You can spend hundreds or thousands of dollars on special viewing hardware, sets, and special compositing and editing software, but I wanted to talk about how to dabble in it ‘on the cheap’, where the additional investment might just be $6.00 and some patience. (using my trusty, bought and paid for animation and compositing, editing tools).
I’d recommend, for this route, if you do not already have a 3DVision or other stereo setup, just to get some good Anaglyphic Red/Cyan glasses. For plastic frames, these go for about $3.50 before shipping and handling, and why not, order 3-4 pairs. I realize this basically goes back to the 1950s but it will tell you everything you need to know (albeit imperfectly) about the depth and stereo issues in your project without taking out a loan.
Okay, here is my setup.
- Autodesk Maya 2012
- Adobe After Effects CS5
- Adobe Premiere CS5
We’ll focus on Anaglyphic output for our own purposes but I’ll explain the fully capable stacked or interlaced 3D options, all of which we can deal with when we mux or composite the final file.
For my own selfish purposes, we’ll do everything in one eye first – The entire pipeline, and then we will look at the steps to stereo compositing and editing as we complete work for the other eye.
Why do this? Because we don’t want to be rendering everything in stereo, compositing and the like – and have mundane fixes to make in source, animation, or compositing. We want to get a full 2D version of our workflow working perfectly so all that we need to do is focus on the stereo aspect in the end – saving a huge portion of rendering time.
Overview – Stereo in Maya
Maya has enjoyed stereo support for several versions now. You can include and use stereo cameras almost exactly like traditional cameras, in fact it is essentially just a camera rig – the Stereo camera object, except that it allows you real-time 3D viewing via Maya’s viewport as well as 3D viewing within Maya’s render window.
My approach in Maya – will be to use only Stereo cameras when producing my 2D production, using the left eye view only (and only rendering that camera, not the right one as well). In some cases this will mean something will be off-center. In some of those cases where absolute centering is important you may end up rendering a center view as well, but we want to minimize that.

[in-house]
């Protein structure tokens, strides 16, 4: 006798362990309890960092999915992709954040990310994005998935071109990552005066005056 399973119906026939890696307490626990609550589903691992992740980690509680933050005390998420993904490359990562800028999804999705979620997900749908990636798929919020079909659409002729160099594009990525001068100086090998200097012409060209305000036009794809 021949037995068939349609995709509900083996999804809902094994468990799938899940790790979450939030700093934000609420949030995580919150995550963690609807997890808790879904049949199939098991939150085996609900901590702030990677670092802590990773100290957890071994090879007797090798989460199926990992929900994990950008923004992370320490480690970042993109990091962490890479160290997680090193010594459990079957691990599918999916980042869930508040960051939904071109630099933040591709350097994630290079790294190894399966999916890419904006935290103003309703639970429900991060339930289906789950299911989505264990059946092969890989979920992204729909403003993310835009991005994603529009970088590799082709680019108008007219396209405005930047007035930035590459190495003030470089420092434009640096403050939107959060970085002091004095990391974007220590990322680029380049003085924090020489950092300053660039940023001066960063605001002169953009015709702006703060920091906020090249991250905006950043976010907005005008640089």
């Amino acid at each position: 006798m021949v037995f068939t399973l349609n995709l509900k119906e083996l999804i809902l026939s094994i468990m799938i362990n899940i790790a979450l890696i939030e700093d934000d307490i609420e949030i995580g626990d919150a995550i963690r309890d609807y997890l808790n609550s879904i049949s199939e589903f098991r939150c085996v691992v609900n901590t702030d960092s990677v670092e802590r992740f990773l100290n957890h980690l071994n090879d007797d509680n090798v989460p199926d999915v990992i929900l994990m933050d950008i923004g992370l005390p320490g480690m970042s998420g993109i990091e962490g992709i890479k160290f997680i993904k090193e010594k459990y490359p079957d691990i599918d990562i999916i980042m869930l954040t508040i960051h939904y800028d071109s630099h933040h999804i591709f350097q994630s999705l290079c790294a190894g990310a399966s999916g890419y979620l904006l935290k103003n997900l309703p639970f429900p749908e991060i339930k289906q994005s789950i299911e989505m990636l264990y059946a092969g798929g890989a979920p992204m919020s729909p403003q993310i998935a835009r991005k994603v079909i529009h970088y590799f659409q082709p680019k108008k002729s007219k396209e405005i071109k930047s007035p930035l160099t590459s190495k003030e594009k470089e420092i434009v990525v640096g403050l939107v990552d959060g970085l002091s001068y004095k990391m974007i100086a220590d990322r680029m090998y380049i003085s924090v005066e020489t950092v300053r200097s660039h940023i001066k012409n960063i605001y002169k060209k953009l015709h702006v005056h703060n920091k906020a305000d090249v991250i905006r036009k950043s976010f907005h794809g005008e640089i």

The Maya stereo rig actually consists of three cameras – a left eye, right eye, and center viewport eye.
See to the left here, the view of such a camera in Maya’s viewport. I’ve exaggerated the scale here, in reality or for absolute accuracy, the distance between the left and right cameras – called Interaxial Separation (or Occular separation) should be the same distance as a pair of human eyes in your scene. Having that value too high will make things seem too miniature, and allow you to see depth further than otherwise. Having it too low, will have a flattening effect. Also, if the distance is too high you may have clipping or intersection problems with your rig, as both camera gates need to be taken in to consideration.
You will use the center camera when moving the camera around and viewing film gates. And when rendering you will need to select just the left camera as render output.
The other value you need to be interested in with the stereo camera, is the depth location of the screen, or the zero parallax value. You want to have a minimum case scenario of items protruding out of the viewport in my opinion. So take some time to get these two values worked out right. That will consist of anaglyphic preview (see below), as well as doing a test render (following). Once you are confident in the stereo setup, go ahead and start rendering that left eye for production.
What if you didn’t do stereo at the beginning??? Consider these three workarounds.
1) Create a stereo camera object, and parent constrain it to a camera in your scene. Ensure that the gate of the stereo left eye matches the gate of the original camera. With an expression, have the stereo camera’s focal length match that of the original camera. After adjusting occular separation and zero parralax, ensure the left gate matches that of the original camera. Advantage here is you can at least stereo preview and render in view. Now just render that right eye.
2) Create a camera and place it 3cm to the right of the original camera. Parent Contrain it as above. Note – no preview options here or render output options, you will just have to render the right eye and cross your fingers.
3) If the camera is a simple one, go ahead and create a new stereo camera in your own scene, calibrate, and match animation keys to the old.
Well that’s about it for now – Consider this ‘future proofing’ or ‘stereo proofing’ your run of the mill project. On our next installment, we will be revisiting the 2D compositing assuming the traditional 2D output is finished. We will quickly convert our 2D After Effects comp to Stereo, and test it in Anaglyph, then export separate Right Eye output for later.
Up Next – Stereo 3D – Converting After Effects Projects to Stereo